TRM Labs’ Ari Redbord assesses that Russia cannot evade sanctions by using cryptocurrency, since Russia, despite all the economic problems caused by sanctions, is still a G20 economy. However, cybercriminals, paramilitary groups, and other Russian illicit actors can use crypto to evade sanctions, although those efforts are comparatively minimal.

The Abu Dhabi subsidiary of a Swiss commodity trader has bought tens of millions of dollars of Russian gold despite a Swiss ban on these purchases. Although Switzerland last year adopted the EU’s prohibition on Russian gold, including shipments into third countries, a provision in Swiss law allows its companies’ overseas subsidiaries to trade Russian commodities as long as they are “legally independent.” Swiss authorities have not provided a definition of “legally independent.”

The rise of fentanyl has transformed the way Mexican cartels launder money. The majority of drug proceeds in the past were laundered by bulk cash smuggling or using the Black Market Peso Exchange in which drug proceeds were used to purchase goods in the United States, and then shipped across the border and resold in Mexico, providing cartels with the proceeds in local currency. These days, Chinese money laundering organizations play a key role in laundering drug proceeds, using front companies, mirror transactions, underground banking services, and trade based money laundering to clean the proceeds of fentanyl and precursor shipments.

Panama expects to be removed from FATF’s money laundering grey list this year. The country is completing work on a registry of beneficial owners—one of the last outstanding tasks assigned by the financial watchdog—and is entering companies to the registry.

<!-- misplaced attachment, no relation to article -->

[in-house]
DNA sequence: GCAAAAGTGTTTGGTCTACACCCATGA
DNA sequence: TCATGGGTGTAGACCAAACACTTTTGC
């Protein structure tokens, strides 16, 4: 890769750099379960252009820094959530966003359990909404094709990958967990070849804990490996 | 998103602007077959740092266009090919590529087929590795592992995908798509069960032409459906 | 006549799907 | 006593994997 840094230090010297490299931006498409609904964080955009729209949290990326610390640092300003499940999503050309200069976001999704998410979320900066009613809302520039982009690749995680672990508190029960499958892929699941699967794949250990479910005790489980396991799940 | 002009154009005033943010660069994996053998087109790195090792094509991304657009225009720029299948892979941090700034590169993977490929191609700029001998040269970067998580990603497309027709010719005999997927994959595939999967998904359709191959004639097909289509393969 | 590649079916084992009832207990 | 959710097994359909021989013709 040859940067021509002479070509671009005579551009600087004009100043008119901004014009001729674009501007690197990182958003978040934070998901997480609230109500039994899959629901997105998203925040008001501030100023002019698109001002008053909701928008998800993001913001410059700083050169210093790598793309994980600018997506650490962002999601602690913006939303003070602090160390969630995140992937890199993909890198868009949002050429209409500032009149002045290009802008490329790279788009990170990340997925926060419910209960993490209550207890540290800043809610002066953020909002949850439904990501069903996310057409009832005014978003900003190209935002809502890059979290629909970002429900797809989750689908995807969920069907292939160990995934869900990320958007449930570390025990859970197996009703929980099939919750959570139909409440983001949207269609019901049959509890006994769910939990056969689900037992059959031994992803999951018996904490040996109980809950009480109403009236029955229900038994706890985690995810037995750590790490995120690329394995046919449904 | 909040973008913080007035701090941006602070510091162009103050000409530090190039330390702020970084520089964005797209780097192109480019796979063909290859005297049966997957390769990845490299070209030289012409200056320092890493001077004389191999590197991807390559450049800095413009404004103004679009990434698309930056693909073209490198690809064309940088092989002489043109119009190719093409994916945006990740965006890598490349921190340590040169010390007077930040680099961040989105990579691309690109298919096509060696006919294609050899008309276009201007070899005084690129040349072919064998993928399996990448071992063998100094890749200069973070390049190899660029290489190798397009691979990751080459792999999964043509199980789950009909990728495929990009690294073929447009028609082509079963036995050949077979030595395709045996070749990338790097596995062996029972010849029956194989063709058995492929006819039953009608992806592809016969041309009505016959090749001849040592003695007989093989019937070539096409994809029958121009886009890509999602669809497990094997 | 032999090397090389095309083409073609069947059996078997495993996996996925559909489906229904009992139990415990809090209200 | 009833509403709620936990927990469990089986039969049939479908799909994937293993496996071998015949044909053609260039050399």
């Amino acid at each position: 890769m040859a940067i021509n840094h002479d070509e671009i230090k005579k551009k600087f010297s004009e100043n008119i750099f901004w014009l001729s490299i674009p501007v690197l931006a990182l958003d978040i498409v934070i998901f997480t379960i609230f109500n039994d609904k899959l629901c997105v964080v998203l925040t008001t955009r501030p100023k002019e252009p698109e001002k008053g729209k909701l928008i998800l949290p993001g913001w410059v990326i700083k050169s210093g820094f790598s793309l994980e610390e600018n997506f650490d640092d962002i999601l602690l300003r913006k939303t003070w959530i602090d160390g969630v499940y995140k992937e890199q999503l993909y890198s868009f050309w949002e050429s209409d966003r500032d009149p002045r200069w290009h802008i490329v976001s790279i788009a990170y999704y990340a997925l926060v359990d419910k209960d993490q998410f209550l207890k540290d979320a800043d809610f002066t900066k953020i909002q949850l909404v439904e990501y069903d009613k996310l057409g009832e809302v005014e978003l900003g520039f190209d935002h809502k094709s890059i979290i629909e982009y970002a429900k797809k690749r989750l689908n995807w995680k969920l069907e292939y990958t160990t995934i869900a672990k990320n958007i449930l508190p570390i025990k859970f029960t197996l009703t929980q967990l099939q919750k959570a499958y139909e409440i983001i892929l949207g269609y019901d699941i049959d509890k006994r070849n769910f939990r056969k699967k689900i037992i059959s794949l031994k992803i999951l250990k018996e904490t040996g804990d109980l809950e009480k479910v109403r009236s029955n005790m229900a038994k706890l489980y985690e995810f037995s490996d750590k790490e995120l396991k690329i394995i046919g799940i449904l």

Fraud and Abuse

Nick YoungsonCC BY-SA 3.0 via Wikimedia Commons

Technology company Seagate has agreed to pay a $300 million penalty for shipping more than $1.1 billion in hard disk drives to China’s Huawei in violation of US export control laws. Seagate sold the drives to Huawei between August 2020 and September 2021 despite Huawei having been placed on the Bureau of Industry and Security’s Entity List in 2019 that restricted the sale of US goods to the company because of national security and foreign policy concerns.

The former head of product at OpenSea, Nathaniel Chastain, will stand trial next week for wire fraud and money laundering. Chastain was indicted in October for allegedly making illegal profits from NFT sales in 2021. He allegedly used insider knowledge of which NFTs would appear on the front page of OpenSea to buy them before being featured and then sell them for a profit.

The former national treasurer of Venezuela, and Hugo Chavez’s former nurse, who was convicted in the United States of money laundering, this week was sentenced to 15 years in prison. Claudia Diaz was extradited from Spain to the United States last year. She and her husband were convicted of two counts of money laundering and one count of conspiracy to commit money laundering linked to corruption in Venezuela.